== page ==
Monday, 30 March 2009

The Oxford Murders


I’ve always been fascinated by the number of crime stories that are set in Oxford. Many, many more than are set in English cities more obviously associated with real-life crime. When I was a student, I used to haunt the Paperback Bookshop on Broad Street, opposite my college, and I well remember a display of books by a new local author – to which, it has to be said, nobody else seemed to pay a great deal of attention. His name was Colin Dexter and now, of course, he is one of the great names of the genre. Sadly, the Paperback Bookshop is no more, though I did have the very real pleasure of seeing some of my own books on its shelves on my last visit prior to its demise (I prefer not to think that their decision to stock my work was connected with financial calamity!)

On a visit to the city eighteen months ago, I read The Oxford Murders by Guillermo Martinez – even writers from Argentina, it seems, love to use the city as a crime scene - and very much enjoyed it. It’s a literary detective story of considerable appeal. Now I’ve seen the film, which boasts an excellent cast including Elijah Wood as the student (named Martin) at the heart of the story, John Hurt as a mathematician with a philosophical bent who is his hero, Anna Massey as his landlady (and the first murder victim) and Leonor Watling and Julie Cox as the women who fall, more at less at first sight, for lucky old Martin. Jim Carter plays the investigating cop with his usual gusto.

I had mixed feelings about the film. It’s a very difficult book to adapt for the big screen, I think, and although the movie is at times visually stunning, the script is verbose and I wasn’t entirely convinced by some of the acting, which struck me as being at times over-the-top. Worth watching, yes, but a good example of material that suits prose better than a theatrical experience.

4 comments:

Dorte H said...

The last time I visited Oxford was c 12 years ago (together with a colleague and 24 Danish students). I found one of Inspector Morse´s favourite pubs, checked that they served evening meals, and persuaded my horde of young people it would be interesting to try it out in the evening. But what happened: when we entered the pub, they had put up a sign that the cook was ill so no food for us.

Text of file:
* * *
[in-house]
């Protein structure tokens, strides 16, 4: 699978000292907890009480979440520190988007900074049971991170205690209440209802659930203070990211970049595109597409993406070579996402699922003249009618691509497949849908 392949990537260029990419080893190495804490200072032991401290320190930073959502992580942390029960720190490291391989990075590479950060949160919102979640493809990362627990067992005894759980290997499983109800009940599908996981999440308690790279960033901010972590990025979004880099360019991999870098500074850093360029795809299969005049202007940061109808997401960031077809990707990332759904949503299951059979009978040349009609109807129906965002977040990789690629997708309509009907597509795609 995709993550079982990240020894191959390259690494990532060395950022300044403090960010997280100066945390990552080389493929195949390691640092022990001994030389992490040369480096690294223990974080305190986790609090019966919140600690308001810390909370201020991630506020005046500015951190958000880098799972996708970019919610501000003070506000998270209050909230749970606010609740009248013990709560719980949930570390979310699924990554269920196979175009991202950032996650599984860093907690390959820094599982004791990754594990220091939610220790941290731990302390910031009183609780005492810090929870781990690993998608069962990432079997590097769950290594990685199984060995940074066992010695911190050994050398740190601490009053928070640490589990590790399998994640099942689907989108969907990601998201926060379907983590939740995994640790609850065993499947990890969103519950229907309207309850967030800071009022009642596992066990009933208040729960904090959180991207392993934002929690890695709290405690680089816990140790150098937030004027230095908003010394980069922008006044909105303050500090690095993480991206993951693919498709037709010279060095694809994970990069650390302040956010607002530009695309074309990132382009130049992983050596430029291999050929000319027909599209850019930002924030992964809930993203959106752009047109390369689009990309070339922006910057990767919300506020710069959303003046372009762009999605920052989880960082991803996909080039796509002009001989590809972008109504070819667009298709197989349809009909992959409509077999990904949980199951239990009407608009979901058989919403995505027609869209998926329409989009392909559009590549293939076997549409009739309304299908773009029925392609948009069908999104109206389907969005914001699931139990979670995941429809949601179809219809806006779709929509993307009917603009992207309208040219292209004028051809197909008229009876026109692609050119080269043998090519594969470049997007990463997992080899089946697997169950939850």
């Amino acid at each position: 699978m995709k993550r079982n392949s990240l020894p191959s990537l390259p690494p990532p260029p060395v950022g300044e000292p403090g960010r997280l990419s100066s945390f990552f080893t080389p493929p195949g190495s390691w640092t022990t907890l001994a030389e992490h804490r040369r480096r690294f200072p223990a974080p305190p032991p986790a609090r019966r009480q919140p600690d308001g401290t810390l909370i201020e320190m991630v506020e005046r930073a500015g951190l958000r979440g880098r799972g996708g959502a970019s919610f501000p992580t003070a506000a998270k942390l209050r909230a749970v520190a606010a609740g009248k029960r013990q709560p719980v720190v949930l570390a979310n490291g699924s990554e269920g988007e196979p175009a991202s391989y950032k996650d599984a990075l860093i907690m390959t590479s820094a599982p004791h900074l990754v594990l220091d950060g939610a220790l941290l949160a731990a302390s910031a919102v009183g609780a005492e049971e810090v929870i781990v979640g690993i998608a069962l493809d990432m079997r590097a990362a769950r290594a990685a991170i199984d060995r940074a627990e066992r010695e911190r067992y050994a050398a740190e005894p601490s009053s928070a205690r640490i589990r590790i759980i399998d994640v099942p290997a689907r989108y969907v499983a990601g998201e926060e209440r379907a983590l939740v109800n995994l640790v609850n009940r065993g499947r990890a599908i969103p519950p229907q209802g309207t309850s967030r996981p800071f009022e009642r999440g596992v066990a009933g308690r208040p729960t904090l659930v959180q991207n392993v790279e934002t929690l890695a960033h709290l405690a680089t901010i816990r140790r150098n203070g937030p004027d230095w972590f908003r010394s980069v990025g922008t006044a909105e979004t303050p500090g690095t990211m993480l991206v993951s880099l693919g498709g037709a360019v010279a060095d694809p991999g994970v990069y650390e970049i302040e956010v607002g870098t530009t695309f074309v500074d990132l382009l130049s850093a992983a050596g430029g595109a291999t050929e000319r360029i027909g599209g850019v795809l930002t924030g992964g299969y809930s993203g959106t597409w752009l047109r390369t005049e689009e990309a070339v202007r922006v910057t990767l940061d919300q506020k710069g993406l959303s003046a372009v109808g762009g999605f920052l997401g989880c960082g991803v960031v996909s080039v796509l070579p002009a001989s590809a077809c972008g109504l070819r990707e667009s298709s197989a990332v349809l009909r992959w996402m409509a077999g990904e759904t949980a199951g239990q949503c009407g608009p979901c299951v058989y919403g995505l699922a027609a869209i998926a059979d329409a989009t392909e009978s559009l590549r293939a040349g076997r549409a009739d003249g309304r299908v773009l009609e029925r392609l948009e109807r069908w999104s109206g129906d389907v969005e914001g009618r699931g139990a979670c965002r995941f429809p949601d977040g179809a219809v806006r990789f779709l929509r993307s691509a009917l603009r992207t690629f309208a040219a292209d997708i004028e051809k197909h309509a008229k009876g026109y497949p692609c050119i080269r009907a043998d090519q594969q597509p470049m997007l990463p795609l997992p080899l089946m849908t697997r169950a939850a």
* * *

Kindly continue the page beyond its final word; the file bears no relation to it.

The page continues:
maxine said...

I have to say I really hated this film. However, I saw it on a transatlantic flight, during which the in-flight entertainment system broke down. So I only saw the first third. However, on the flight home, the same menu of movies was playing, so I watched the rest. I fully admit that the circumstances were not the best - tiny screen, overnight flight, probably heavily cut - but I am afraid it was just illogical, particularly the denouement, as well as unconvincing and unbelievable (that maths lecture! honestly!). I am fully prepared to believe the book is much better, but reluctant to put that to the test on the basis of the film experience and the very many sillinesses in it. I am not quite sure what Elijah Wood, John Hurt etc were doing there. (making money?)

Martin Edwards said...

Maxine, I did enjoy the book - which also had the merit of being short and snappy, without quite the OTT aspects of the movie.
Dorte - Oxford is one of my favourite places in the world and I'm hoping to have the chance to visit it a good deal more regularly in future.

seanag said...

I thought the book was promising but it let me down a bit in the end. Still, I do plan on reading the next one. I'm sorry to say that at the moment I can't quite remember what the problem was. I think I just found the mystery itself a little flat.